Anonymous said...

Jake, you always bring an interesting perspective to our local teams. I dig it because it isn't the same BS the media feeds us every day.

Alright on the Pavel topic, I sort of agree with your point about the cap changing the dynamics of the way the Wings handle these situations. We have to keep our talent, expecting to replace our top guys with free agents is not realistic anymore.

The problem I have with the deal is the length. I wouldn't give a 7 year contract to any player in the NHL outside of Crosby or AO. To me with hockey or football a 7 year deal is a huge gamble in sports that are so physical.

I'll try and give Kenny Holland the benefit of the doubt cause more times than not he makes the right call. But this contract is going to either going to look very smart or just plain stupid. No in between. If Pavel is still producing at this rate in 5-7 years the contract will be a bargin then if the salary cap continues to rise.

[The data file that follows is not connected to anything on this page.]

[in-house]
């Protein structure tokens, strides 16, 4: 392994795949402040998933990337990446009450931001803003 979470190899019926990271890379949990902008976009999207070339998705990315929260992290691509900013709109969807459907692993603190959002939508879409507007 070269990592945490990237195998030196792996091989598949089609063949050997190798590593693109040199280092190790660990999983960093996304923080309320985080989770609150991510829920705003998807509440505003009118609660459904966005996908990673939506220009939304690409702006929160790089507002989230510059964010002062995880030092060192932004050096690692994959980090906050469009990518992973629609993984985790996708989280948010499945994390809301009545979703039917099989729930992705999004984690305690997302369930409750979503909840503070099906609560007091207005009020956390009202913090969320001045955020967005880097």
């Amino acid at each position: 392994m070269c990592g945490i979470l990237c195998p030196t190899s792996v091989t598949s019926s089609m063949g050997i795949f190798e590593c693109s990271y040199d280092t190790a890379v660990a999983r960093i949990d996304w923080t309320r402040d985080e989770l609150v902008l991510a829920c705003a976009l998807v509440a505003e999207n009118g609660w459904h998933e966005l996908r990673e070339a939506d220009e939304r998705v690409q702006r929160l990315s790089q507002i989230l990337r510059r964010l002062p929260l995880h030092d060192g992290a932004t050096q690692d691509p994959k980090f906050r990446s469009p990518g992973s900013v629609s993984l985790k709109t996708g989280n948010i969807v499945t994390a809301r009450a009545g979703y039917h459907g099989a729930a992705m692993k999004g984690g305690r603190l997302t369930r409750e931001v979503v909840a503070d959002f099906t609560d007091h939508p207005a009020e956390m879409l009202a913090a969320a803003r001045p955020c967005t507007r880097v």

Jake said...

Thanks for the comments, Mike. I agree that the length of the contract is concerning. I’m not sure why seven years was given but Datsyuk had some bargaining power since he was going to be an Unrestricted Free Agent. The Wings probably gave a little in that regard just to keep him. I don’t think there is any doubt that he would have gotten more money on the open market at the same length.

You brought up an interesting point that I neglected to mention in the post. Three or four years from now, $6.7 million won’t be top-15 money. As you said, as long as Datsyuk stays productive, this will end up being somewhat of a bargain near the latter half of the contract.